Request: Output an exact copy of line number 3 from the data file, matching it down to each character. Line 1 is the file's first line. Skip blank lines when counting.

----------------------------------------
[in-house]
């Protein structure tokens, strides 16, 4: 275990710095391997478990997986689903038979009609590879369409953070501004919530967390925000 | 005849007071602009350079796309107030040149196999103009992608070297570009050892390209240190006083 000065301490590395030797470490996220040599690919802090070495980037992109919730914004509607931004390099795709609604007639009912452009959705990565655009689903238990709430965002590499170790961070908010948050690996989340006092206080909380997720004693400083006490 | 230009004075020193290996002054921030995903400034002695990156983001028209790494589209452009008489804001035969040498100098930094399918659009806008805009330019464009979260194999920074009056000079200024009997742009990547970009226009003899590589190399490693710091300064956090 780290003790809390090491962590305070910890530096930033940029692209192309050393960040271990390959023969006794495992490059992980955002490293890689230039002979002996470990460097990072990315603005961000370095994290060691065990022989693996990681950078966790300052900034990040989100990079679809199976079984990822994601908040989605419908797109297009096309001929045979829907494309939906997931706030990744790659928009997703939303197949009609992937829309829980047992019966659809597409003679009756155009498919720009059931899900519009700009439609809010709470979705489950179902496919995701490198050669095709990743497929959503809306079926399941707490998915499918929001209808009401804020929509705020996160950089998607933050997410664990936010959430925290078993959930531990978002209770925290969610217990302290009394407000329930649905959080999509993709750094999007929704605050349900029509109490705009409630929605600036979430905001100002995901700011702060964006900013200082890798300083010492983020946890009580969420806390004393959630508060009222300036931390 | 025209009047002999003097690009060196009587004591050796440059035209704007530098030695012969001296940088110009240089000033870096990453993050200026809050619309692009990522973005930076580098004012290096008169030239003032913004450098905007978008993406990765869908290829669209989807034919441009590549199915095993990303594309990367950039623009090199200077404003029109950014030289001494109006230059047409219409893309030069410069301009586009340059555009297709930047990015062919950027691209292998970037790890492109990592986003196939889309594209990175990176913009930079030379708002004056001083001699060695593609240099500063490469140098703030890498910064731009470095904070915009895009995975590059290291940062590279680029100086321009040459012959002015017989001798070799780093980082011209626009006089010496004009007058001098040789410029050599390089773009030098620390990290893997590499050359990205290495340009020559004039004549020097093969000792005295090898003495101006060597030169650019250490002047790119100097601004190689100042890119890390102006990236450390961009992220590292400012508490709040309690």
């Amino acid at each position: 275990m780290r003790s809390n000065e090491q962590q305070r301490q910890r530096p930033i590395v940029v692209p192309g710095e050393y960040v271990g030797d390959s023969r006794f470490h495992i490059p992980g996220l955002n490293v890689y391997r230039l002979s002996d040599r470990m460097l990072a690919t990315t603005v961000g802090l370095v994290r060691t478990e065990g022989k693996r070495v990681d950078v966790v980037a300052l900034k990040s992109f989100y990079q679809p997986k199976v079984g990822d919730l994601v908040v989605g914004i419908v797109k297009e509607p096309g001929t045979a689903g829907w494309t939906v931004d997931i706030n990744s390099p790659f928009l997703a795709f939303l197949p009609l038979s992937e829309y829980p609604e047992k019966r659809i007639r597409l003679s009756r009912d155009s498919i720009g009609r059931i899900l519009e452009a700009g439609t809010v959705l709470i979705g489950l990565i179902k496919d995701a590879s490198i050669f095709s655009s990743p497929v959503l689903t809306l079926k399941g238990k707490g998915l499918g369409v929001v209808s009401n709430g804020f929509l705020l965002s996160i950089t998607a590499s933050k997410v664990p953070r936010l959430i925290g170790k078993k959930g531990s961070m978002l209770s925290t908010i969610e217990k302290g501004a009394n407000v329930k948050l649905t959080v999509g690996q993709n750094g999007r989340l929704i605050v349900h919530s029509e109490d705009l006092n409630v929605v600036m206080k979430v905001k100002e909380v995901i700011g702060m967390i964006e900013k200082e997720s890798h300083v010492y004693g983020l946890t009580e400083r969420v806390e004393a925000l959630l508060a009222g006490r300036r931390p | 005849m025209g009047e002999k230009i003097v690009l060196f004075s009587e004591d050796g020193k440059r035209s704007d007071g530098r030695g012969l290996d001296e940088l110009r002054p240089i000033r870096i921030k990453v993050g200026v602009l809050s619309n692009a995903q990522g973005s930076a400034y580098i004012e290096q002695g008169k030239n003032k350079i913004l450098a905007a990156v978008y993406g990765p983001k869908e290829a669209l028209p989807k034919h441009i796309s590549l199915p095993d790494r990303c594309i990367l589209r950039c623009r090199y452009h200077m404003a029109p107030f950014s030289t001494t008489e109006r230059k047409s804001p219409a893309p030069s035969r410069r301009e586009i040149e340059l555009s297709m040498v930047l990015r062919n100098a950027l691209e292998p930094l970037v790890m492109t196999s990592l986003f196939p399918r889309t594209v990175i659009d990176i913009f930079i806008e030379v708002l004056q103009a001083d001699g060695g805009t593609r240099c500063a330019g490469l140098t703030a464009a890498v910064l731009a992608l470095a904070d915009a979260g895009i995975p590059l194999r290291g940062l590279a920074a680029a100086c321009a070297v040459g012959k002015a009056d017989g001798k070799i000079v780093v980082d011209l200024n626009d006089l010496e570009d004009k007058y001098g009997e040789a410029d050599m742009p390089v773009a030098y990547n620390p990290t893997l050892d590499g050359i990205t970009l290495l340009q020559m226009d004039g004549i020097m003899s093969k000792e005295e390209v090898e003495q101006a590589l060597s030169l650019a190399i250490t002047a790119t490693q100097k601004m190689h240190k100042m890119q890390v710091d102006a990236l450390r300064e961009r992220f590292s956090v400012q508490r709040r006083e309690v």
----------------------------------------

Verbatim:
């Amino acid at each position: 275990m780290r003790s809390n000065e090491q962590q305070r301490q910890r530096p930033i590395v940029v692209p192309g710095e050393y960040v271990g030797d390959s023969r006794f470490h495992i490059p992980g996220l955002n490293v890689y391997r230039l002979s002996d040599r470990m460097l990072a690919t990315t603005v961000g802090l370095v994290r060691t478990e065990g022989k693996r070495v990681d950078v966790v980037a300052l900034k990040s992109f989100y990079q679809p997986k199976v079984g990822d919730l994601v908040v989605g914004i419908v797109k297009e509607p096309g001929t045979a689903g829907w494309t939906v931004d997931i706030n990744s390099p790659f928009l997703a795709f939303l197949p009609l038979s992937e829309y829980p609604e047992k019966r659809i007639r597409l003679s009756r009912d155009s498919i720009g009609r059931i899900l519009e452009a700009g439609t809010v959705l709470i979705g489950l990565i179902k496919d995701a590879s490198i050669f095709s655009s990743p497929v959503l689903t809306l079926k399941g238990k707490g998915l499918g369409v929001v209808s009401n709430g804020f929509l705020l965002s996160i950089t998607a590499s933050k997410v664990p953070r936010l959430i925290g170790k078993k959930g531990s961070m978002l209770s925290t908010i969610e217990k302290g501004a009394n407000v329930k948050l649905t959080v999509g690996q993709n750094g999007r989340l929704i605050v349900h919530s029509e109490d705009l006092n409630v929605v600036m206080k979430v905001k100002e909380v995901i700011g702060m967390i964006e900013k200082e997720s890798h300083v010492y004693g983020l946890t009580e400083r969420v806390e004393a925000l959630l508060a009222g006490r300036r931390p | 005849m025209g009047e002999k230009i003097v690009l060196f004075s009587e004591d050796g020193k440059r035209s704007d007071g530098r030695g012969l290996d001296e940088l110009r002054p240089i000033r870096i921030k990453v993050g200026v602009l809050s619309n692009a995903q990522g973005s930076a400034y580098i004012e290096q002695g008169k030239n003032k350079i913004l450098a905007a990156v978008y993406g990765p983001k869908e290829a669209l028209p989807k034919h441009i796309s590549l199915p095993d790494r990303c594309i990367l589209r950039c623009r090199y452009h200077m404003a029109p107030f950014s030289t001494t008489e109006r230059k047409s804001p219409a893309p030069s035969r410069r301009e586009i040149e340059l555009s297709m040498v930047l990015r062919n100098a950027l691209e292998p930094l970037v790890m492109t196999s990592l986003f196939p399918r889309t594209v990175i659009d990176i913009f930079i806008e030379v708002l004056q103009a001083d001699g060695g805009t593609r240099c500063a330019g490469l140098t703030a464009a890498v910064l731009a992608l470095a904070d915009a979260g895009i995975p590059l194999r290291g940062l590279a920074a680029a100086c321009a070297v040459g012959k002015a009056d017989g001798k070799i000079v780093v980082d011209l200024n626009d006089l010496e570009d004009k007058y001098g009997e040789a410029d050599m742009p390089v773009a030098y990547n620390p990290t893997l050892d590499g050359i990205t970009l290495l340009q020559m226009d004039g004549i020097m003899s093969k000792e005295e390209v090898e003495q101006a590589l060597s030169l650019a190399i250490t002047a790119t490693q100097k601004m190689h240190k100042m890119q890390v710091d102006a990236l450390r300064e961009r992220f590292s956090v400012q508490r709040r006083e309690v």